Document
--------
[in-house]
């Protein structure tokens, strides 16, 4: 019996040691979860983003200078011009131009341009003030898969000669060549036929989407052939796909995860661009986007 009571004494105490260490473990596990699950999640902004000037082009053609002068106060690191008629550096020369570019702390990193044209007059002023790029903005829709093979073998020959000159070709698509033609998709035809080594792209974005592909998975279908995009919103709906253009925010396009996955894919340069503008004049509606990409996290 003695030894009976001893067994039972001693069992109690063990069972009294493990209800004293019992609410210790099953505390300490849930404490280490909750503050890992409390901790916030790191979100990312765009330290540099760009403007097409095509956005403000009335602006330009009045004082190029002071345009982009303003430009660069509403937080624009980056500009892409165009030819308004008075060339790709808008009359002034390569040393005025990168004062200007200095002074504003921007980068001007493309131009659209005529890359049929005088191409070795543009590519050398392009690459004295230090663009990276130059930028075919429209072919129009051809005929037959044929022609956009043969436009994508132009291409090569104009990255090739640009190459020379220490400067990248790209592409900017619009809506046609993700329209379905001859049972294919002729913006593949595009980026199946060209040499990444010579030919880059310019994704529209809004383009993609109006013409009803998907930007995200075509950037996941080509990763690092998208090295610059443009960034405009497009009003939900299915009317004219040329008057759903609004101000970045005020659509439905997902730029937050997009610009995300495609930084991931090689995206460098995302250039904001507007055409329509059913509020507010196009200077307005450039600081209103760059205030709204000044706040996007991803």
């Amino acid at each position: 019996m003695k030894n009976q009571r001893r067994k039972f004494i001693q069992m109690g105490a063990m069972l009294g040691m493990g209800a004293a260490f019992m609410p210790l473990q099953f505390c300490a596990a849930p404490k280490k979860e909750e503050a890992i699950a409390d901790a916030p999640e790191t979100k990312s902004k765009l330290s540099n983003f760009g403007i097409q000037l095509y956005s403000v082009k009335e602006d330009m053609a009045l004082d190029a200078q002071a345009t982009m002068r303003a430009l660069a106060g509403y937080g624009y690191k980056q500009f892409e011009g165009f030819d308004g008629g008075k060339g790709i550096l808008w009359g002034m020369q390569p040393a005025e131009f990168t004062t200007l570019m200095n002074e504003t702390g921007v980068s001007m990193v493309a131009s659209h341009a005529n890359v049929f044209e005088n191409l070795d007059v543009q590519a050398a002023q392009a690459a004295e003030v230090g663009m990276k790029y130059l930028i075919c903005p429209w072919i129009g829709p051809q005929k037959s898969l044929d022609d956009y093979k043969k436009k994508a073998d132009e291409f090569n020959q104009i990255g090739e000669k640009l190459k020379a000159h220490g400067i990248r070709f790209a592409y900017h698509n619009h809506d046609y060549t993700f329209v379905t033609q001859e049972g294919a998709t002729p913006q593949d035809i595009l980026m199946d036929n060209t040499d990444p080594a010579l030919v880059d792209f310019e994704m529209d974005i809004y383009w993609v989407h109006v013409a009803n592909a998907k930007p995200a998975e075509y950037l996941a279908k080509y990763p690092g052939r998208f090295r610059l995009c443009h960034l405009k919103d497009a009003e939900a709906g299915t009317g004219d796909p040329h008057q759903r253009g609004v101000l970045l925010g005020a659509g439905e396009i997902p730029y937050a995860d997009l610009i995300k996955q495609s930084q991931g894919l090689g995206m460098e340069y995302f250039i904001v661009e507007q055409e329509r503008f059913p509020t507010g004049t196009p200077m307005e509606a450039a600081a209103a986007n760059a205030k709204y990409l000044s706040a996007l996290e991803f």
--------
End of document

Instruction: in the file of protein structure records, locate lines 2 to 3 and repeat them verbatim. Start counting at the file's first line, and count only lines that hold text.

């Protein structure tokens, strides 16, 4: 019996040691979860983003200078011009131009341009003030898969000669060549036929989407052939796909995860661009986007 009571004494105490260490473990596990699950999640902004000037082009053609002068106060690191008629550096020369570019702390990193044209007059002023790029903005829709093979073998020959000159070709698509033609998709035809080594792209974005592909998975279908995009919103709906253009925010396009996955894919340069503008004049509606990409996290 003695030894009976001893067994039972001693069992109690063990069972009294493990209800004293019992609410210790099953505390300490849930404490280490909750503050890992409390901790916030790191979100990312765009330290540099760009403007097409095509956005403000009335602006330009009045004082190029002071345009982009303003430009660069509403937080624009980056500009892409165009030819308004008075060339790709808008009359002034390569040393005025990168004062200007200095002074504003921007980068001007493309131009659209005529890359049929005088191409070795543009590519050398392009690459004295230090663009990276130059930028075919429209072919129009051809005929037959044929022609956009043969436009994508132009291409090569104009990255090739640009190459020379220490400067990248790209592409900017619009809506046609993700329209379905001859049972294919002729913006593949595009980026199946060209040499990444010579030919880059310019994704529209809004383009993609109006013409009803998907930007995200075509950037996941080509990763690092998208090295610059443009960034405009497009009003939900299915009317004219040329008057759903609004101000970045005020659509439905997902730029937050997009610009995300495609930084991931090689995206460098995302250039904001507007055409329509059913509020507010196009200077307005450039600081209103760059205030709204000044706040996007991803």
């Amino acid at each position: 019996m003695k030894n009976q009571r001893r067994k039972f004494i001693q069992m109690g105490a063990m069972l009294g040691m493990g209800a004293a260490f019992m609410p210790l473990q099953f505390c300490a596990a849930p404490k280490k979860e909750e503050a890992i699950a409390d901790a916030p999640e790191t979100k990312s902004k765009l330290s540099n983003f760009g403007i097409q000037l095509y956005s403000v082009k009335e602006d330009m053609a009045l004082d190029a200078q002071a345009t982009m002068r303003a430009l660069a106060g509403y937080g624009y690191k980056q500009f892409e011009g165009f030819d308004g008629g008075k060339g790709i550096l808008w009359g002034m020369q390569p040393a005025e131009f990168t004062t200007l570019m200095n002074e504003t702390g921007v980068s001007m990193v493309a131009s659209h341009a005529n890359v049929f044209e005088n191409l070795d007059v543009q590519a050398a002023q392009a690459a004295e003030v230090g663009m990276k790029y130059l930028i075919c903005p429209w072919i129009g829709p051809q005929k037959s898969l044929d022609d956009y093979k043969k436009k994508a073998d132009e291409f090569n020959q104009i990255g090739e000669k640009l190459k020379a000159h220490g400067i990248r070709f790209a592409y900017h698509n619009h809506d046609y060549t993700f329209v379905t033609q001859e049972g294919a998709t002729p913006q593949d035809i595009l980026m199946d036929n060209t040499d990444p080594a010579l030919v880059d792209f310019e994704m529209d974005i809004y383009w993609v989407h109006v013409a009803n592909a998907k930007p995200a998975e075509y950037l996941a279908k080509y990763p690092g052939r998208f090295r610059l995009c443009h960034l405009k919103d497009a009003e939900a709906g299915t009317g004219d796909p040329h008057q759903r253009g609004v101000l970045l925010g005020a659509g439905e396009i997902p730029y937050a995860d997009l610009i995300k996955q495609s930084q991931g894919l090689g995206m460098e340069y995302f250039i904001v661009e507007q055409e329509r503008f059913p509020t507010g004049t196009p200077m307005e509606a450039a600081a209103a986007n760059a205030k709204y990409l000044s706040a996007l996290e991803f």